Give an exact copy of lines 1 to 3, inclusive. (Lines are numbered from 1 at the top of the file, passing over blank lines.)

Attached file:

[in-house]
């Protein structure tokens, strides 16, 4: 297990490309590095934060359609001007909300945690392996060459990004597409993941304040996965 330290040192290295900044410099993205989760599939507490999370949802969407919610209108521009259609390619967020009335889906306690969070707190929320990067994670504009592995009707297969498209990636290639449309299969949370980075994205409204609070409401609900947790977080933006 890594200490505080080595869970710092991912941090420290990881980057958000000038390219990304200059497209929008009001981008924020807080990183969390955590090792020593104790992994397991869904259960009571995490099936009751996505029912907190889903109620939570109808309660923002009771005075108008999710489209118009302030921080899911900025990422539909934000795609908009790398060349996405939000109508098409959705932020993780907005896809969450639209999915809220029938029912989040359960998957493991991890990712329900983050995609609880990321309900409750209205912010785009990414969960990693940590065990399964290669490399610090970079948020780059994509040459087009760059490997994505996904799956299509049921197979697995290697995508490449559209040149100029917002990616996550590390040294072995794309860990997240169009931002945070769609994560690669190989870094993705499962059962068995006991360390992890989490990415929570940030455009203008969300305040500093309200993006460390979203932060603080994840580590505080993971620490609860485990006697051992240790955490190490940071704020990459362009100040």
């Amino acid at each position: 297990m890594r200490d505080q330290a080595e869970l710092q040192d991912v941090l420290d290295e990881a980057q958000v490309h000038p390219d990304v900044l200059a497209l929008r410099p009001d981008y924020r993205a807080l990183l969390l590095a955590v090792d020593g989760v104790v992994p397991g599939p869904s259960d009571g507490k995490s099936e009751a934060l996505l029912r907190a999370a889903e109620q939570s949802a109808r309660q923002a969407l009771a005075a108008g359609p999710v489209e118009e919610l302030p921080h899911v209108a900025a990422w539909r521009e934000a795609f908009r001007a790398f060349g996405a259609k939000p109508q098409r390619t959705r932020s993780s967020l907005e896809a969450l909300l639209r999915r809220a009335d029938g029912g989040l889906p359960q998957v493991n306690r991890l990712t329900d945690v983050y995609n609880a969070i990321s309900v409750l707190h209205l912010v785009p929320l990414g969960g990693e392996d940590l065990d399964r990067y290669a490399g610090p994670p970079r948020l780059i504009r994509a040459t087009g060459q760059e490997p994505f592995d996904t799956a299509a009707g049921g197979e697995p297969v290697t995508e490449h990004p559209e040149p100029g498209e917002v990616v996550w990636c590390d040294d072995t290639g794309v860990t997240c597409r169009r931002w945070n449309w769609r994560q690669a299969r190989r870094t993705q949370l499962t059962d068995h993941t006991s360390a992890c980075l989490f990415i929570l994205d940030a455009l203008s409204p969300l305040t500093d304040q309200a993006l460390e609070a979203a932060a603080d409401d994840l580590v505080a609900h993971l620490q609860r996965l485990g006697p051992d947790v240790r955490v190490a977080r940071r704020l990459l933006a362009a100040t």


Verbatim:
[in-house]
């Protein structure tokens, strides 16, 4: 297990490309590095934060359609001007909300945690392996060459990004597409993941304040996965 330290040192290295900044410099993205989760599939507490999370949802969407919610209108521009259609390619967020009335889906306690969070707190929320990067994670504009592995009707297969498209990636290639449309299969949370980075994205409204609070409401609900947790977080933006 890594200490505080080595869970710092991912941090420290990881980057958000000038390219990304200059497209929008009001981008924020807080990183969390955590090792020593104790992994397991869904259960009571995490099936009751996505029912907190889903109620939570109808309660923002009771005075108008999710489209118009302030921080899911900025990422539909934000795609908009790398060349996405939000109508098409959705932020993780907005896809969450639209999915809220029938029912989040359960998957493991991890990712329900983050995609609880990321309900409750209205912010785009990414969960990693940590065990399964290669490399610090970079948020780059994509040459087009760059490997994505996904799956299509049921197979697995290697995508490449559209040149100029917002990616996550590390040294072995794309860990997240169009931002945070769609994560690669190989870094993705499962059962068995006991360390992890989490990415929570940030455009203008969300305040500093309200993006460390979203932060603080994840580590505080993971620490609860485990006697051992240790955490190490940071704020990459362009100040």
């Amino acid at each position: 297990m890594r200490d505080q330290a080595e869970l710092q040192d991912v941090l420290d290295e990881a980057q958000v490309h000038p390219d990304v900044l200059a497209l929008r410099p009001d981008y924020r993205a807080l990183l969390l590095a955590v090792d020593g989760v104790v992994p397991g599939p869904s259960d009571g507490k995490s099936e009751a934060l996505l029912r907190a999370a889903e109620q939570s949802a109808r309660q923002a969407l009771a005075a108008g359609p999710v489209e118009e919610l302030p921080h899911v209108a900025a990422w539909r521009e934000a795609f908009r001007a790398f060349g996405a259609k939000p109508q098409r390619t959705r932020s993780s967020l907005e896809a969450l909300l639209r999915r809220a009335d029938g029912g989040l889906p359960q998957v493991n306690r991890l990712t329900d945690v983050y995609n609880a969070i990321s309900v409750l707190h209205l912010v785009p929320l990414g969960g990693e392996d940590l065990d399964r990067y290669a490399g610090p994670p970079r948020l780059i504009r994509a040459t087009g060459q760059e490997p994505f592995d996904t799956a299509a009707g049921g197979e697995p297969v290697t995508e490449h990004p559209e040149p100029g498209e917002v990616v996550w990636c590390d040294d072995t290639g794309v860990t997240c597409r169009r931002w945070n449309w769609r994560q690669a299969r190989r870094t993705q949370l499962t059962d068995h993941t006991s360390a992890c980075l989490f990415i929570l994205d940030a455009l203008s409204p969300l305040t500093d304040q309200a993006l460390e609070a979203a932060a603080d409401d994840l580590v505080a609900h993971l620490q609860r996965l485990g006697p051992d947790v240790r955490v190490a977080r940071r704020l990459l933006a362009a100040t």